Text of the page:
Several studies over the years have shown that in order for kids to see longer-term benefits into elementary school and beyond, pre-K programs must be of a high-quality, Gormley said. He noted that NIEER’s decision to revise their standards on quality was a sound move in this direction.
Alabama and Rhode Island were the only states to meet all 10 of the new quality standards, which in addition to teacher education and class size, include support for implementing curricula and professional development.
Ilona Witty, director of the Early Childhood Center in Salida, Colorado, said all of her programs follow Head Start’s stringent and comprehensive regulations and line up with NIERR’s new standards.
The Early Childhood Center, which serves students “1 and walking” through age 5, is part of the Salida School District, and receives funding from multiple federal and state sources, including Head Start, Colorado Preschool program, special education and private-pay.
The Center started with 33 kids and six employees and currently has 120 kids and 35 employees, said Witty. She attributes much of the success of Salida’s high-achieving school district to the quality of its Early Childhood Center.
“People are finally understanding you can make such a difference in children’s lives if you start early. They’ll grow into a lot better students and adults, if you have really good early childhood programs,” Witty said. “I think that gets bipartisan support. Now how you do that becomes political.”
Salida’s school district pays her teachers like professionals and provides them with the same benefits as district teachers, Witty said, which makes a big difference in how they’re able to work with kids. However, finding qualified staff who have early childhood experience and funding remain challenging, she said.
“On one hand, the states have helped to revolutionize early childhood education in the United States and deserve a lot of credit for that,” Gormley said.
On the other hand, he says, the U.S. continues to underinvest in children, lagging far behind European nations. The federal government spends seven times as much money on senior citizens than it does on children, Gormley stated.
“I think that’s a misallocation of resources, and I think that if it does not change, it does not bode well for our future,” he said.
In 2015-2016, 18 states spent about $210 million in federal Preschool Development Grants designed to help implement high-quality preschool programs. Using the grant money, Rhode Island doubled the number of preschoolers in its state-funded programs and Tennessee’s Voluntary Pre-K program increased their enrollment by 90 percent, according to NIERR’s study.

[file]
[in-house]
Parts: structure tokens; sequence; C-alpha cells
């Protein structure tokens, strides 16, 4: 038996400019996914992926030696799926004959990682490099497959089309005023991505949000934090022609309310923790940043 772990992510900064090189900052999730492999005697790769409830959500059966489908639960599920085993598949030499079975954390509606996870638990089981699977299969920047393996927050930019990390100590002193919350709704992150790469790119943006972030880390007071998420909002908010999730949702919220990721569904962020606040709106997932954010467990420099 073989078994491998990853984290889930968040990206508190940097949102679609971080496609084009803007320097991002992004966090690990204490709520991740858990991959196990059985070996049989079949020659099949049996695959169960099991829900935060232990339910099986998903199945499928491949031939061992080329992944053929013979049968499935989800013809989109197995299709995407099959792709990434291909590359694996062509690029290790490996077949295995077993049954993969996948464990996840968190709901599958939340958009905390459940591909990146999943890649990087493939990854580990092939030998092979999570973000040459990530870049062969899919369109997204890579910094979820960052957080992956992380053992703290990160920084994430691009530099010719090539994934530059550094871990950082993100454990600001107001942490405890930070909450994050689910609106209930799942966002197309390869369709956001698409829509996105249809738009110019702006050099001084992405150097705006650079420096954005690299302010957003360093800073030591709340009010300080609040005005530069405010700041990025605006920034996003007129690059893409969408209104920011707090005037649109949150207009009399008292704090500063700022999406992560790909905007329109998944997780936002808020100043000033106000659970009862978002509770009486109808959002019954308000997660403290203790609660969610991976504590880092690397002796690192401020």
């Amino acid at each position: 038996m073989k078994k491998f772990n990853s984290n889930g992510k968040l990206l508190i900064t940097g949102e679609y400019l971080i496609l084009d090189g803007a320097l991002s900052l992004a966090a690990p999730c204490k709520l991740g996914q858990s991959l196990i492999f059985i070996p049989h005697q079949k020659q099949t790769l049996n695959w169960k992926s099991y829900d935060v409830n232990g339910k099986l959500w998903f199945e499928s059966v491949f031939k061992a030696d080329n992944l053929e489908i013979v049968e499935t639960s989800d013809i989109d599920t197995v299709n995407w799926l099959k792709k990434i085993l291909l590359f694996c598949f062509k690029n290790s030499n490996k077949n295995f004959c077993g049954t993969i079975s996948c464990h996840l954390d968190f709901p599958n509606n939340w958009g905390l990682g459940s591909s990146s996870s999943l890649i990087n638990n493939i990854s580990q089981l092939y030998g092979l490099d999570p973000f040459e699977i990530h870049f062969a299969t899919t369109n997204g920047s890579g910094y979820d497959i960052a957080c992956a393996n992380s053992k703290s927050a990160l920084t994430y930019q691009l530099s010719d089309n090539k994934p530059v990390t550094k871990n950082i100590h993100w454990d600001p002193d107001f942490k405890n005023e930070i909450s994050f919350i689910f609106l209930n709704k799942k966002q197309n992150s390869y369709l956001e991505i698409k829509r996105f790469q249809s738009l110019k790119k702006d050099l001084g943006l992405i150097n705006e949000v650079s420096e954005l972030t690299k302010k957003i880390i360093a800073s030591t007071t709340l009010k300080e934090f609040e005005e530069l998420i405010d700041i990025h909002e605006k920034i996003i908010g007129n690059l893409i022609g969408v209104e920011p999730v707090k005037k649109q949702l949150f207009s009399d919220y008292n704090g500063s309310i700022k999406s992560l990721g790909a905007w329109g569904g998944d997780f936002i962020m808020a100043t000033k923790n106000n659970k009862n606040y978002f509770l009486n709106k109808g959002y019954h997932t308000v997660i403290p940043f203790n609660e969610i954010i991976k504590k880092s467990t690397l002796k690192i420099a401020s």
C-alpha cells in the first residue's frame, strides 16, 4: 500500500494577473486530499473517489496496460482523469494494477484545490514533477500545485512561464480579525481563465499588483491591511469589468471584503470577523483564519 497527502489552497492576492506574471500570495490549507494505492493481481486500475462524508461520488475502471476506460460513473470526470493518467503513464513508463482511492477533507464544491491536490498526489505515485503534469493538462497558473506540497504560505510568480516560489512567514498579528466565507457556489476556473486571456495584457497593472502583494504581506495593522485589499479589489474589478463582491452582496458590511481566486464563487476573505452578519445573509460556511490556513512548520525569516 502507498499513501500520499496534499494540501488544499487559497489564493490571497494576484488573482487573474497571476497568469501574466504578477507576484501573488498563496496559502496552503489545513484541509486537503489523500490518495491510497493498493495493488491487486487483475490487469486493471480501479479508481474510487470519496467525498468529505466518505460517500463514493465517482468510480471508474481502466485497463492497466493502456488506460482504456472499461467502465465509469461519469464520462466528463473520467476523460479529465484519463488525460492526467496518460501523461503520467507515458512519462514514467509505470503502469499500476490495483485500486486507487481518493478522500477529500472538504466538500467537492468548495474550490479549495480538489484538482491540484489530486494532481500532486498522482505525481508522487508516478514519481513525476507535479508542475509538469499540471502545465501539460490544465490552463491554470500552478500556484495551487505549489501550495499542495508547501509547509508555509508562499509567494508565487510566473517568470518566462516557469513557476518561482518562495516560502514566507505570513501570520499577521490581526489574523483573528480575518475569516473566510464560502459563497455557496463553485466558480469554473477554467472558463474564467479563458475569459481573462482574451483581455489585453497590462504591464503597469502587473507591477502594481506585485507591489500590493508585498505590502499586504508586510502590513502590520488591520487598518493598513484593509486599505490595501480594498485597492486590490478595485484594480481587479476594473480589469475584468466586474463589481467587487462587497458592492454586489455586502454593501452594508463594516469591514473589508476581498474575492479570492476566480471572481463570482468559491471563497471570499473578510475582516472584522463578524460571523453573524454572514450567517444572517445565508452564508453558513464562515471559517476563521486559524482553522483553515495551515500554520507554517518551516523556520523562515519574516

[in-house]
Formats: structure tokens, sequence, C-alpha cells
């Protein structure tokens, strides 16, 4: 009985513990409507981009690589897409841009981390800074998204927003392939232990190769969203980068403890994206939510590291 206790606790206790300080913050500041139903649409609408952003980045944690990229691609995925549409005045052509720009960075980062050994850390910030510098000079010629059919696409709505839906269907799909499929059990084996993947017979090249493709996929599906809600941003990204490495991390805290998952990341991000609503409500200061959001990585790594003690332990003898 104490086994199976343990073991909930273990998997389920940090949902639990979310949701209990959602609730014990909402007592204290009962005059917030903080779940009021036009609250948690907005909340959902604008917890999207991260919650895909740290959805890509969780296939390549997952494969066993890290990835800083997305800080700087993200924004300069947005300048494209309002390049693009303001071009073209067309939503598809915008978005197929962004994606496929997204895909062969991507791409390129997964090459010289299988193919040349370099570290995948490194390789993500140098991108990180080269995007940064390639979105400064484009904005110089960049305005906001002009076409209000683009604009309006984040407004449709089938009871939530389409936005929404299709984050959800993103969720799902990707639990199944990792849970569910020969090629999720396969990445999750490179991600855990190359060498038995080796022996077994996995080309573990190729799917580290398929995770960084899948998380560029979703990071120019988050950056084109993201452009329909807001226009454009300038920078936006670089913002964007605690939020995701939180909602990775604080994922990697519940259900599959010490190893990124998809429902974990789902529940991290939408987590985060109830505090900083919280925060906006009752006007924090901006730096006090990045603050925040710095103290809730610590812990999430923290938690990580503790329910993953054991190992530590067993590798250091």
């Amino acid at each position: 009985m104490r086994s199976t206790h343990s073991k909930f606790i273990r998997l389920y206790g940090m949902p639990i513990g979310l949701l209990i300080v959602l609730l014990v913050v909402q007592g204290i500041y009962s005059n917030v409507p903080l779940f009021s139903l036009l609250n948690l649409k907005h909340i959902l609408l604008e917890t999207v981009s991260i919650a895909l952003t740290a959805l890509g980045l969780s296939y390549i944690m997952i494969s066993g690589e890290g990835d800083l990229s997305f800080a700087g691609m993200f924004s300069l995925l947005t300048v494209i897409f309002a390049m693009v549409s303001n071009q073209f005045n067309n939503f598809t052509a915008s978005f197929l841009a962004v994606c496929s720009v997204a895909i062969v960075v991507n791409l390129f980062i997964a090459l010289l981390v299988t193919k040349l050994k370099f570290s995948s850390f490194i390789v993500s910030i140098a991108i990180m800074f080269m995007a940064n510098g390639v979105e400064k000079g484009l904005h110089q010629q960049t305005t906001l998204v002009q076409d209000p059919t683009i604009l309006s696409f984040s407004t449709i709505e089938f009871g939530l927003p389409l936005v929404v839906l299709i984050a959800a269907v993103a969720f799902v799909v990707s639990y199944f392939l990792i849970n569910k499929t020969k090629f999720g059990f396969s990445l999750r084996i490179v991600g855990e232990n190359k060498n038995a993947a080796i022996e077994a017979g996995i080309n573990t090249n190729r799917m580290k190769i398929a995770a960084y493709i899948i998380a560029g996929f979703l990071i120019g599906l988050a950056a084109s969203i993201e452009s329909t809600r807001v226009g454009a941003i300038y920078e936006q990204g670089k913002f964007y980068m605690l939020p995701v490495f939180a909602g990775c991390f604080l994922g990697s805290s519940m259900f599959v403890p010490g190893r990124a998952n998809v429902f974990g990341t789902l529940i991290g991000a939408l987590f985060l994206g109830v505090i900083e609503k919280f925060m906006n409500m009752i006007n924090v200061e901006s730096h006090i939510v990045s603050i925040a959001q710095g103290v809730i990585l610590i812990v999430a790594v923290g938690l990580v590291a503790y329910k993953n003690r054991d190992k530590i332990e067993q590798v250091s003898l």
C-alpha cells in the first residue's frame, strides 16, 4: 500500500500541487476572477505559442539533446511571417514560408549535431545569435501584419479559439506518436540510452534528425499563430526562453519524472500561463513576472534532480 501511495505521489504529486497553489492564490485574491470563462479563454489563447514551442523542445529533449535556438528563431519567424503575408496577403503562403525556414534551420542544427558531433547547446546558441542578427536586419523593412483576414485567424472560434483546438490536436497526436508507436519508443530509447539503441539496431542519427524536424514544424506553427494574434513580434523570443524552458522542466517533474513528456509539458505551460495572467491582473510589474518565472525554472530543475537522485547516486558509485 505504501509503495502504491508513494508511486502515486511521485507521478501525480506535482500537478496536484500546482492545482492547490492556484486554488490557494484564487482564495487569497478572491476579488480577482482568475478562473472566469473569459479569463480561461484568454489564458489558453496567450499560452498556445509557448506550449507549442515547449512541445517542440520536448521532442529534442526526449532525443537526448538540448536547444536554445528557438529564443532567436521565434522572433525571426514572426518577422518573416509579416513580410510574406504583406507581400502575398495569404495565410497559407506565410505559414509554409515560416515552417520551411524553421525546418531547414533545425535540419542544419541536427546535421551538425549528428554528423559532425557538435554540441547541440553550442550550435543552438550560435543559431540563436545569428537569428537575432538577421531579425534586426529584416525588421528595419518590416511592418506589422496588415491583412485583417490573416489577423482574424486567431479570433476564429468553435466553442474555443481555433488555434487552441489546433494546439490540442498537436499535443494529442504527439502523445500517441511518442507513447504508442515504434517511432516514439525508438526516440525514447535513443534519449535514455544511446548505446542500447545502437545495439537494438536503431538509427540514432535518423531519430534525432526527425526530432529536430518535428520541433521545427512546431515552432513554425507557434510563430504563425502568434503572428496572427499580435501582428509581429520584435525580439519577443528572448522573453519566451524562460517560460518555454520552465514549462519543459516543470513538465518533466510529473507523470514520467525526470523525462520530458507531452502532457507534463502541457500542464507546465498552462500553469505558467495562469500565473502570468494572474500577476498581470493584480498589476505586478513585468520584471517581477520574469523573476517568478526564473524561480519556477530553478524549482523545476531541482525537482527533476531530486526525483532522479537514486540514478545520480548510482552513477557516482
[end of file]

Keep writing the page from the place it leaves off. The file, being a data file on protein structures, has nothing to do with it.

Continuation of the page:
In the Trump administration’s 2018 budget, which came out this week, it showed that Congress had already moved the Preschool Development Grants to the Department of Health and Human Services. And this past winter, Congress removed the Department of Education’s authority to promote specific quality standards under the new education law, Barnett said, two signs that show the Department’s role in supporting high-quality preschool is being undermined.
He said he understands the desire to limit mandates on state governments, but emphasized that a competitive grant program that offers incentives for local or state proposals to expand access to quality pre-K is a good idea.
“We lose the opportunity if we just invest in it as child care and don’t pay attention to education, because the big pay off really is that kids will be more successful in school. They’ll be more successful in life. They’ll be less likely to end up in jail,” Barnett said. “It’s not just that parents are going to work now, it’s the next 30, 40, 50 years of a child’s life.”
Quality pre-K is expensive, Witty said. But she recalled a time when it paid dividends: A 3-year-old girl who came to the Early Childhood Center didn’t have any language skills and couldn’t speak. Her doctor hadn’t caught the problem because she would nod and smile and everyone thought she was just being a complacent little girl.
Witty said she’s experienced many success stories in her 23-year career, but that little girl really stands out. “Now we are seeing her graduate with honors from high school,” Witty said, “This is a child we didn’t think would ever succeed in school.”